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Abstract

Journal of Near Infrared Spectroscopy
Volume 19 Issue 6, Pages 431–441 (2011)
doi: 10.1255/jnirs.958

Methods for correcting morphological-based deficiencies in hyperspectral images of round objects

Ron Haff,a,* Sirinnapa Saranwongb,c and Sumio Kawanob,d
aUnited States Department of Agriculture, Agricultural Research Service, Western Regional Research Centre, Albany, CA, 95616, USA. E-mail: Ron.Haff@ars.usda.gov
bNational Food Research Institute, National Agriculture and Food Research Organization, Tsukuba, 305-8642, Japan
cPresent address: Bruker Optics KK, Tokyo, 104-0033, Japan
dPresent address: Faculty of Agriculture, Kagoshima University, Kagoshima 890-0065, Japan

Hyperspectral images of curved surfaces contain undesirable artefacts that are a consequence of the morphology, or shape of the sample. A software correction was developed to remove the variation in pixel intensity in hyperspectral images of spherical samples generated on a linescan type imaging system. The correction is based directly on well known physical effects involving light reflection and intensity. The three predominant principles investigated are the behaviour of light reflected from Lambertian surfaces, the 1/x2 relationship between light intensity and distance from the source, and the variation in arc length along a circle as seen from the detectors. The algorithm was tested using hyperspectral images of a uniform spherical Teflon sample. Pixel intensity profiles and histograms were generated for the corrected images and evaluated to determine the effectiveness of the algorithm based on the fact that the ideal result would be a uniform image (as is appropriate for a uniform sample). Results indicate that the algorithm effectively improves pixel intensity uniformity, although some variability remains. Contributing factors to the remaining pixel intensity variation in the corrected images include non-uniformity of sample illumination, specular reflection, unintended ambient light and reflections from surfaces. The same principle can be applied to samples with circular cross sections along a particular axis, which includes many agricultural commodities.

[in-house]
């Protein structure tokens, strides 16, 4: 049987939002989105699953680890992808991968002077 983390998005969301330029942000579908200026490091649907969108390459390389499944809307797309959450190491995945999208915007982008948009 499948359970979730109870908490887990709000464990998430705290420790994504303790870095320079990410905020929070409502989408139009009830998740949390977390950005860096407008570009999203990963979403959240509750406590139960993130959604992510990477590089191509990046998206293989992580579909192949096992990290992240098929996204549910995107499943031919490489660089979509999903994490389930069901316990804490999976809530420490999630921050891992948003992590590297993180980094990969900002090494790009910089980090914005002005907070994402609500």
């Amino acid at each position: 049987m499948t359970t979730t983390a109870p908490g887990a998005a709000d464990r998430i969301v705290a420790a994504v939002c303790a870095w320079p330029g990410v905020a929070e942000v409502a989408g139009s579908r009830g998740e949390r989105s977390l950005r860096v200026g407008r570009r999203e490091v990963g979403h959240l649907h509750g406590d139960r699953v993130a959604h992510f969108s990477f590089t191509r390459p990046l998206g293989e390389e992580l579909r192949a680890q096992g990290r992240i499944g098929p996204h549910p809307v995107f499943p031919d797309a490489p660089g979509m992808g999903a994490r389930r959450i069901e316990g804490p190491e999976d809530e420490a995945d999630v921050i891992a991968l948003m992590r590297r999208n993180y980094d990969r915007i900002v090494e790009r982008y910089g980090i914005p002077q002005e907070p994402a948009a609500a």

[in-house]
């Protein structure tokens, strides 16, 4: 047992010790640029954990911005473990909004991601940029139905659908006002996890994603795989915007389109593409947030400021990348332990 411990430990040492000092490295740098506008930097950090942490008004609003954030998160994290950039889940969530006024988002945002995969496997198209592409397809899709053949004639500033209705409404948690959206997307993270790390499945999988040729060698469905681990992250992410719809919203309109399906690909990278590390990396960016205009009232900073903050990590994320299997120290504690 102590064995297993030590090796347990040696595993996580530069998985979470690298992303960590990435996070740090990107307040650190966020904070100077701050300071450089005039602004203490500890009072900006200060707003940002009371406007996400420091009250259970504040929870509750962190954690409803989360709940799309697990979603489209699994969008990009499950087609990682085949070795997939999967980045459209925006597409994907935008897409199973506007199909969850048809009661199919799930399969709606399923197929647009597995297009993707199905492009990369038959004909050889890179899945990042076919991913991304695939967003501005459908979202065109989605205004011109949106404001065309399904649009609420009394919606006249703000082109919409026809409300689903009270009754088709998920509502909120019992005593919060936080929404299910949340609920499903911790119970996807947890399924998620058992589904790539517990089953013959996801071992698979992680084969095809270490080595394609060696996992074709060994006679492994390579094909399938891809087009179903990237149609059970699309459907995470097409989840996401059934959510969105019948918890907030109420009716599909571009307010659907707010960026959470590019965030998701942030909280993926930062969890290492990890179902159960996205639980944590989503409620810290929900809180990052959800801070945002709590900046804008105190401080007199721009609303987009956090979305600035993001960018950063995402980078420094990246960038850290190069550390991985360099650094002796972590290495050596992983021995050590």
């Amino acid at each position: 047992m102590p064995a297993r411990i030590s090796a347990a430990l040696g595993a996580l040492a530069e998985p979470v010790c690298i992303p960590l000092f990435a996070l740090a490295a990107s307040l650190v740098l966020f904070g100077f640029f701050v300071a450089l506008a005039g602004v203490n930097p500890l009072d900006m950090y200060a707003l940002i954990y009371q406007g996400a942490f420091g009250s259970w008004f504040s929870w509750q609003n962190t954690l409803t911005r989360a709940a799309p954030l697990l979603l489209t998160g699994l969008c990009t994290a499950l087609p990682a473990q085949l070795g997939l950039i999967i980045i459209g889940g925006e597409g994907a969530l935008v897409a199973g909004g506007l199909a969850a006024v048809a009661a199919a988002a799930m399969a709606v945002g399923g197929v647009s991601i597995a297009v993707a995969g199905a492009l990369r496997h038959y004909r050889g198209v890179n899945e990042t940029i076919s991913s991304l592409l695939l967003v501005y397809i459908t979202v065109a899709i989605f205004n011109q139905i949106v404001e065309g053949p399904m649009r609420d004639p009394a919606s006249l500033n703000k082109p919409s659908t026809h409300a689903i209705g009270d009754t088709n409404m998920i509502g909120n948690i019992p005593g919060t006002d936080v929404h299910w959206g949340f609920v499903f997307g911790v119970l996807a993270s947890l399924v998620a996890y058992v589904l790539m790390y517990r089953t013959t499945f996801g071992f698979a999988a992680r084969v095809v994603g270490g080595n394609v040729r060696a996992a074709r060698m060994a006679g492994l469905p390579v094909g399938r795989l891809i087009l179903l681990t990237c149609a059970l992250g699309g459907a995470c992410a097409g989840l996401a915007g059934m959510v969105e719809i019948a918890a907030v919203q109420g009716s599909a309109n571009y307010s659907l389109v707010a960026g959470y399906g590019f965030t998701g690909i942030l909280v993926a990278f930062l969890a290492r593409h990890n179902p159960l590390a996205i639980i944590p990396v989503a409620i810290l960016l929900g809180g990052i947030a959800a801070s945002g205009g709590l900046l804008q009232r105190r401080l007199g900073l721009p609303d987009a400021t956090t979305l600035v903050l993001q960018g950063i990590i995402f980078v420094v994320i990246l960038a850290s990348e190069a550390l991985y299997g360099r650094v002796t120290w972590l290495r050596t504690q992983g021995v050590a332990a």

Keywords: hyperspectral, linescan, morphology, correction, algorithm


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